Example 3 A series of experiments diflering in the nature of the nickel derivative used as the catalyst is carried out under the conditions described in Example 1, except that the amount of water added to the cooled solution is g. instead of 125 g.
The following Table summarises the particular features of each experiment and the results obtained.
Duration of Yield of Meltin oint Weight of heating until bis-maleof 1; e bis catalys dissolved imide maleimide Nature of the catalyst (g.) (minutes) (percent) degree NiClz-GHgO 0.19 15 86.5 156 NiOOa- 0.095 38 77.4 155 CH; CH; 0. 23 15 80. 8 158 /CH-O S-C C /NiR O C-S 0-04 CH3 C 3 C--0\ lN=OE 0% Ni\ O on=1 o-c j Ca r] 0 Duration of Yield Melting point Weight of heating until bis-maleof the his catalyst dissolved imlde maleimlde Nature of the catalyst (g.) (minutes) (percent) degree CH; CHrGHz 0H; 0.4 33 83.7 155 9 x. CH N1 CH /CO 0C\ CHa CH:
0.12 89.4 156 (CHiCOihNi- N I Example 4 We claim:
acid of formula GH-CO H II N Q co-cn 011-00111 HOzC-CH atoms;
1. In a process for the preparation of bis-maleimides, which comprises elfecting reaction between a bis-maleamic acid which has the general formula in which D has one of the following meanings:
a linear or branched alkylene radical of 212 carbon phenylene; cyclohexylene;
in 960 g. of acetone. The whole is heated to 70 C.; after 20 minutes, a solution is obtained which is kept at 58 60 C. for 1 hour and is then cooled to 10 C. The mixture is thereafter treated as in Example 1, the amount of water added to the solution being 2400 g. 233.4 g. of N,N'-mphenylene-bis-maleimide melting at 204 C. are
obtained, the yield on the bis-maleamic acid starting material being 87% The suspension of the bis-maleamic acid was obtained directly as follows:
a plurality of phenylene or cyclohexylene radicals linked A solution of 108 g. of m-phenylenediamine in 160 g. of acetone is introduced with stirring, over the course of minutes, into a solution prepared from 208 g. of maleic anhydride and 800 g. of acetone, and the mixture is then left to stir for a further 1 hour.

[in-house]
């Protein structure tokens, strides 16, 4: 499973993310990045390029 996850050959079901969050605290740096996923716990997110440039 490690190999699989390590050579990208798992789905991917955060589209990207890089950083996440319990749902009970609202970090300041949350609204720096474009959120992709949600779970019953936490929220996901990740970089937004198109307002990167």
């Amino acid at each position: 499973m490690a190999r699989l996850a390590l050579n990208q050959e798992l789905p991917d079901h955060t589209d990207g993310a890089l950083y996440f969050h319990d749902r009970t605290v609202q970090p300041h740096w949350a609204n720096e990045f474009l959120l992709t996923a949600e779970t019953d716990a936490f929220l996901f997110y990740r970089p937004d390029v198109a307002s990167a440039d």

Example 5 0.2 g. of nickel acetate tetrahydrate, 5.84 g. of triethylamine and 25.4 g. of acetic anhydride are added, with stirring, to a suspension of 42.2 g. of a bis-maleamic acid of formula C 11-0 0 CH: 1! CWQ CH-COzH /0 0-CH H II 2. Process according to claim 1 in which D represents a linear or branched alkylene radical of 2-12 carbon atoms, phenylene, cyclohexylene,
HOzC-CH obtained directly from 0f maleic anhydride or a plurality of phenylene or cyclohexylene radicals linked g. of 4,4'-diamino-diphenylpropane and 100 g. of acetone. After heating to 60 C. for 15 minutes, a solution is obtained which is kept at the same temperature for 1 hour and then cooled to 15 C. The bis-maleimide is precipto one another by a simple valency bond or a O, S, an alkylene group with 1 to 3 carbon atoms, -C0, SO NR N=N, CONH, --COO, P(O)R itated by adding 240 g. of water and is then treated as in Example 1.
36.6 g. of N,N'-4,4'-diphenylpropane-bis-maleimide melting at 221 C. are obtained, the yield on the bismaleamic acid starting material being 94% The bis-maleimides obtained by the process of the invention can be used, for example, in the production of cross-linked resins by reaction with a diamine as described in United States Application Serial No. 743,025 (issued as US. Pat. No. 3,562,223 on Feb. 9, 1971) of Bargain et al.
wherein R represents a hydrogen atom, an alkyl radical with 1 to 4 carbon atoms, or a phenyl or cyclohcxyl radical.
3. Process according to claim 1 in which the carboxylic acid anhydride is acetic anhydride.
4. Process according to claim 1, in which the tertiary amine is triethylamine.
5. Process according to claim 1, in which the tertiary amine is N,N-dimethylbenzylamine.
6. Process according to claim 1, in which from 1 to 10 mmols of catalyst is used per mol of bis-maleamic acid.
7. Process according to claim 1, in which the reaction is effected at a temperature of 0-100 C.
8. Process according to claim 7, in which the reaction is eflected at a temperature of 50-80 C.
9. Process according to claim 7, in which a dialkyl ketone is used as the diluent.
10. Process according to claim 1, in which the catalyst, the tertiary amine and the carboxylic acid anhydride are added toa mixture of the bis-maleamic acid and the diluent, and the mixture is kept at the reaction temperature until the cyclising dehydration reaction is substantially complete.
References Cited UNITED STATES PATENTS 3,018,290 1/1962 Sauers ct al 260326.3
JOSEPH A. NARCAVAGE, Primary Examiner US. Cl. X.R.
252472; 260-295 PA, 295 D